My incessantly curious brain can’t help but to wonder about the antithesis of these statements. If I’m “surprisingly safe" and "put people at ease” then what wouldn't be surprising?  If others are shocked that they are able to have difficult conversations about race, this automatically implies that other black, young adult, female, transracial adoptees have shut them down in the past? Similarly if acting more professional equals acting White, wouldn't that suggest that Whites are the status quo and the basis for which we measure white-collar jobs (no pun intended)? It seems that this could explain the sense of pride and conceit that I sometimes feel after receiving a comment like this. It makes sense to me that any compliment favoring the status quo may be initially perceived as a positive trait.

Inserting other ethnicities as adjectives have also helped me to put the pejorative sentence in to perspective. I've asked myself if a comment such as; “You’re the Asianist Latino I Know!” would be met with a rational understanding, or a sense of positive self regard? It's unlikely. Most would feel a knee-jerk reaction to the overtly racist and offensive nature of the comment. Why then wouldn’t being the “Whitest Black Person” around come with the automatic visceral reaction of disgust?

Can I posit the idea that no one is born the stereotyped adjective that currently personifies their race? People are born with a certain amount of the melanin chemical that colors our skin, but we have learned how to act like our specific race within the social confines of the region in which we live. Herein lies the racial training that must occur for Whites raising Blacks, and vice versa. For transracial adoptees, learning with which adjective that we will align is a lifelong and formative process.

To some, I may be the Whitest Black person they know, but I know that having Black skin cannot equate to that specific person's definition of what it means to act Black or White.

I'm Trying To Believe That "Black Lives Matter"

Black Lives Matter It's an undeniably trying time to be black in America right now. There is simply no way to ease the shockwave of this  truth.  I have found myself working exceptionally hard trying to believe the #Blacklivesmatter hashtag that is plastered all around me in my social media life. I have suppressed the daily involuntary body cringes that follow statements that begin "I am not a racist, but..." or "They mean well... [but it wasn't like the murder of the black guy was premeditated or anything]..." I've noticed my self-esteem shrink ever so slowly while engaging with those who've found it necessary to argue that the movement should shift from #blacklivesmatter, to #alllivesmatter - effectively shutting minorities up...yet again.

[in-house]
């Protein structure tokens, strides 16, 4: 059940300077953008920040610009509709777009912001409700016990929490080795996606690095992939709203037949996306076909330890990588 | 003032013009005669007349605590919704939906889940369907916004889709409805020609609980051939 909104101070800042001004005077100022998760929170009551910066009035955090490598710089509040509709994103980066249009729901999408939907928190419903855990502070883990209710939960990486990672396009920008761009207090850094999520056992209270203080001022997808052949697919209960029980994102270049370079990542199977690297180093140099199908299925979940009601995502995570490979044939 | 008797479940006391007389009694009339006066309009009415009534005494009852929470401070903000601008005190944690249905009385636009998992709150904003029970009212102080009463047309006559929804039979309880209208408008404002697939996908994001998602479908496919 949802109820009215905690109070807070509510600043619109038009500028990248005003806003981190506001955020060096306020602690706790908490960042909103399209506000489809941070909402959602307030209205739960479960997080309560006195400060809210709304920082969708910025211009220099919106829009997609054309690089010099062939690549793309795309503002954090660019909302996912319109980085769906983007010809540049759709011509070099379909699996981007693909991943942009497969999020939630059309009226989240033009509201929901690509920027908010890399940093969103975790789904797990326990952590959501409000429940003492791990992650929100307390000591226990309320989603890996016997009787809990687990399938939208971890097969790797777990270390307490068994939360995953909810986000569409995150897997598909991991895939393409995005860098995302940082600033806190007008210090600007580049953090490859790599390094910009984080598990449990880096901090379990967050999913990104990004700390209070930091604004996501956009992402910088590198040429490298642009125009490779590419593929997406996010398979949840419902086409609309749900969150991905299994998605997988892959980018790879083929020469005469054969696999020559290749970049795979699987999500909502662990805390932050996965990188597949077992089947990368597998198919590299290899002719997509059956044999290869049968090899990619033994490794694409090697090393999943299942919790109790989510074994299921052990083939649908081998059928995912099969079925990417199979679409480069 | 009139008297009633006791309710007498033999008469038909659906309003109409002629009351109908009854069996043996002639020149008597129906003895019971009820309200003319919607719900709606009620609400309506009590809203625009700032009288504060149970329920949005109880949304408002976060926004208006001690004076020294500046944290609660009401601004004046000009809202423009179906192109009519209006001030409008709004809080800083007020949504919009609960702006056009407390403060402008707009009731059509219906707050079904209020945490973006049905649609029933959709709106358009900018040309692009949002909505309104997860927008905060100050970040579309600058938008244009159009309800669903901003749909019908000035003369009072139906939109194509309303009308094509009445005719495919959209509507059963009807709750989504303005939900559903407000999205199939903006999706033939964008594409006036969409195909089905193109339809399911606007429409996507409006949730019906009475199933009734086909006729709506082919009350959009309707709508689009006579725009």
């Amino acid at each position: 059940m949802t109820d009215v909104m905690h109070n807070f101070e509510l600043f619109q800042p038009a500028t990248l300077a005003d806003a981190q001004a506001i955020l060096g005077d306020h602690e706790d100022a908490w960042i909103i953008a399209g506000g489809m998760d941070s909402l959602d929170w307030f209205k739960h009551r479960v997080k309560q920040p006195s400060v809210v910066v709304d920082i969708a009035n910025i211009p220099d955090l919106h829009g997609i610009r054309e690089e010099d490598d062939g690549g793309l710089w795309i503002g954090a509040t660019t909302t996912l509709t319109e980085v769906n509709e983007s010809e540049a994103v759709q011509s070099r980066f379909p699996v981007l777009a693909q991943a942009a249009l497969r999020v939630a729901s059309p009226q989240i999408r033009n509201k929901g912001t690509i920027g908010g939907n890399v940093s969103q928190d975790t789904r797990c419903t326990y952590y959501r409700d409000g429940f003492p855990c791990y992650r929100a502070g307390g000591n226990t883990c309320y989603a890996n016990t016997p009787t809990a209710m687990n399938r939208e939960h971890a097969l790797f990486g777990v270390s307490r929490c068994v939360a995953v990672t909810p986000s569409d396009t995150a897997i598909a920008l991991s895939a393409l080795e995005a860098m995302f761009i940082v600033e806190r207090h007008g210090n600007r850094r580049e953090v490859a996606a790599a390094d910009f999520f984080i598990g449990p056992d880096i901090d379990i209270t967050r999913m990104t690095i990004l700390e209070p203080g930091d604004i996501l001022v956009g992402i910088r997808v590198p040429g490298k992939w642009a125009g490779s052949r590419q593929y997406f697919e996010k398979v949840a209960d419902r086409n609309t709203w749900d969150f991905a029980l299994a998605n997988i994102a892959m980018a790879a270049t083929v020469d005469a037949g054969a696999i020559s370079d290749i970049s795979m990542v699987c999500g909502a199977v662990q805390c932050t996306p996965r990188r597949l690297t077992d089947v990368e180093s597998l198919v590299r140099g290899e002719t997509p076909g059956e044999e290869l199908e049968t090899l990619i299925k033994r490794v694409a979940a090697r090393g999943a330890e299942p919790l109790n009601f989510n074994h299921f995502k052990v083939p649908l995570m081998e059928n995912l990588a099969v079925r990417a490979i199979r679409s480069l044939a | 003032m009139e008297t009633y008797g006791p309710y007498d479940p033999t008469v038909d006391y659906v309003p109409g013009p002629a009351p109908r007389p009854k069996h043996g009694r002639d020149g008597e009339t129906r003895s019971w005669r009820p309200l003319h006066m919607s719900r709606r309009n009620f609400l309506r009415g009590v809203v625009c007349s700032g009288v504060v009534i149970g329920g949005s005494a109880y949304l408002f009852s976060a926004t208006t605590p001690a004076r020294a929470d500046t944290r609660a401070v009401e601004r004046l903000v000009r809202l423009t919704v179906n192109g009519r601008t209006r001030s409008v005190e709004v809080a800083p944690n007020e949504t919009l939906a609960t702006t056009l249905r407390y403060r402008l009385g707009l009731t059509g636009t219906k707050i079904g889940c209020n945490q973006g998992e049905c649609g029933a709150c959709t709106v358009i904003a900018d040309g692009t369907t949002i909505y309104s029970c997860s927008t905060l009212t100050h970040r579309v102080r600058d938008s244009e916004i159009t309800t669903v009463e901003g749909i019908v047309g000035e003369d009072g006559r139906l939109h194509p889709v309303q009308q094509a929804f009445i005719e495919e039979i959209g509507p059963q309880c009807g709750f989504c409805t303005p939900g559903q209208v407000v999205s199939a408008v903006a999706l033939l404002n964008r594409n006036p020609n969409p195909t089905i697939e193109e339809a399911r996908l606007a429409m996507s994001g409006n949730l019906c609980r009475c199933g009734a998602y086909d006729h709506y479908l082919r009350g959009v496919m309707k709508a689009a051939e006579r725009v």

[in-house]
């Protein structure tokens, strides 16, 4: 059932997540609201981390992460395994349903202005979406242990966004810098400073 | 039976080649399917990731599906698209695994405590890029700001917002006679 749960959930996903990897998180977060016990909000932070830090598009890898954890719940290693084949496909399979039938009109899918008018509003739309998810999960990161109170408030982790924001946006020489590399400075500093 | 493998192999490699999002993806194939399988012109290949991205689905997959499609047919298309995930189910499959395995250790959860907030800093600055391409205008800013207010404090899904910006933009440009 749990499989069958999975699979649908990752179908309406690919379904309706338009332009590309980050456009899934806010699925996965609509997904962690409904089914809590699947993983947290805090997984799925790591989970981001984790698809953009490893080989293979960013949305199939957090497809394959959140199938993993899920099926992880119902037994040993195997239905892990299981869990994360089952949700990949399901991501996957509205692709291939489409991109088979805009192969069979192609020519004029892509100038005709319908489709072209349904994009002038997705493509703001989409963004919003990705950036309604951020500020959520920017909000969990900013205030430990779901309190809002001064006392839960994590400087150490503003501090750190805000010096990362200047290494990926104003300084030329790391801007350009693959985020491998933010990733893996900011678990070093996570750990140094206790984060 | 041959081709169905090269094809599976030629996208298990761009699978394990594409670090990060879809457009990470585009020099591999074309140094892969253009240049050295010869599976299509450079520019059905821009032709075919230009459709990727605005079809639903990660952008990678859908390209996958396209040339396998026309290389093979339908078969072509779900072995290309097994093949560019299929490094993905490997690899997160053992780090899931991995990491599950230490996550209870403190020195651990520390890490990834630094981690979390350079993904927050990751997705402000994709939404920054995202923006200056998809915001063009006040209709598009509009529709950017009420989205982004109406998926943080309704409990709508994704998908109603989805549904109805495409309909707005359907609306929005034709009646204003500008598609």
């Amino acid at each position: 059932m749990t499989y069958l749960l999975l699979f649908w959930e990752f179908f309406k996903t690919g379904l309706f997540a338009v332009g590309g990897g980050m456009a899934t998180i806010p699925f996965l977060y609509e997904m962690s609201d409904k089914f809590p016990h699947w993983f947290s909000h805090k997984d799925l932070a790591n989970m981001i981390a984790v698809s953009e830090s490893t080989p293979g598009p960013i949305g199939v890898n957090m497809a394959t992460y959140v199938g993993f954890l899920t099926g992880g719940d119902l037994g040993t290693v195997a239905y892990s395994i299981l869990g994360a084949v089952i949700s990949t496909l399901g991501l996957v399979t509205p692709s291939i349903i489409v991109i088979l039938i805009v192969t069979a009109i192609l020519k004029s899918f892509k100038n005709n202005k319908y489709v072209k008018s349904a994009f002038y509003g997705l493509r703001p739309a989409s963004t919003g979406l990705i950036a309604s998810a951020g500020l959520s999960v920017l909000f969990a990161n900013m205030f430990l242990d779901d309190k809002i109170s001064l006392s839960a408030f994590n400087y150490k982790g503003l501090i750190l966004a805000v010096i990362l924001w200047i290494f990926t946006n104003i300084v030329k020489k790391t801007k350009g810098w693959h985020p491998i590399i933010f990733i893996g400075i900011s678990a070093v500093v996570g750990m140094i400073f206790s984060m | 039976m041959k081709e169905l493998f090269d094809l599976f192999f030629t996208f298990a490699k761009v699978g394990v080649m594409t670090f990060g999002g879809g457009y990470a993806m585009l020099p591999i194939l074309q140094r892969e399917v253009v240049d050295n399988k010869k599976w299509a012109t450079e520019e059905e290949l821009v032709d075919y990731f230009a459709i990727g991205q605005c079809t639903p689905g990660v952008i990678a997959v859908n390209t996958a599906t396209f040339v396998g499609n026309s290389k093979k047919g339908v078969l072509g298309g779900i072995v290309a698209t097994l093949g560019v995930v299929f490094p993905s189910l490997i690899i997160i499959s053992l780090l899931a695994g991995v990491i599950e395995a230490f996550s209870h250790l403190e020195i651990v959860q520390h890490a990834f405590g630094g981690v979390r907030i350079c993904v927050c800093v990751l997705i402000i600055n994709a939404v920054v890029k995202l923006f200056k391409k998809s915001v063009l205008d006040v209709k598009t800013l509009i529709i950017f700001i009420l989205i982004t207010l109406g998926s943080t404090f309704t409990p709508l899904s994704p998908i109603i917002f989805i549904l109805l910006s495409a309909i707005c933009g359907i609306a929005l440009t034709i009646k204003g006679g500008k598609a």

Britt Bennet's piece in Jezebel encapsulated my thoughts well where she wrote about well intentioned White people who've taken an ally approach throughout this mudslide of black carnage, but who, are still missing the point.

Over the past two weeks, I have fluctuated between anger and grief. I feel surrounded by Black death. What a privilege, to concern yourself with seeming good while the rest of us want to seem worthy of life.

-Britt Bennet

I recently stumbled upon Cipriana Quann's interview for the I Am What's Underneath campaign. This vulnerable campaign interviews folks unearthing not just what's physically underneath their fashion and style, but it simultaneously asks them to strip down emotionally, combining to create a reverent yet simple display of the power we already possess.

Cipriana Quann

Cipriana's interview has is allowed me to look in the mirror and to leave behind the suppressed, yet ever present uncertainty of my skin tone, and instead to begin to fathom that black just might be beautiful, indeed.

Watch her full interview here:


While describing the traumatic childhood moments, Cipriana maintains a beautifully dignified, ambitious and proud stature. If only the intensity of her memories combined with her obvious physical beauty could serve as a blueprint for any humans struggling with self doubt.

Jillian Mercado has also taken part in this project. While Cipriana's message centers around the elevation of black women to places of health and positivity, Jillian speaks about how she confidently looks in the mirror and is wowed by her own beauty. Every day. Both having disabilities, and working within the field I am pummeled with the notion that being beautiful and having a visible disability are mutually exclusive. Not so. Jillian Mercado

"Wow! I'm so pretty today!"

The campaign does not focus specifically on race, but interviews a range of people, with large bodies, small bodies, androgynous bodies, pregnant bodies, post-cancerous bodies and more, working to challenge what it means to be beautiful. We are challenged through this project to no longer find our self-image in the products that television, magazines and corporation wants us to buy, but from within. One interviewee so beautifully claimed her own by saying

"My skin is what I like most about my body. You can't buy it at the store."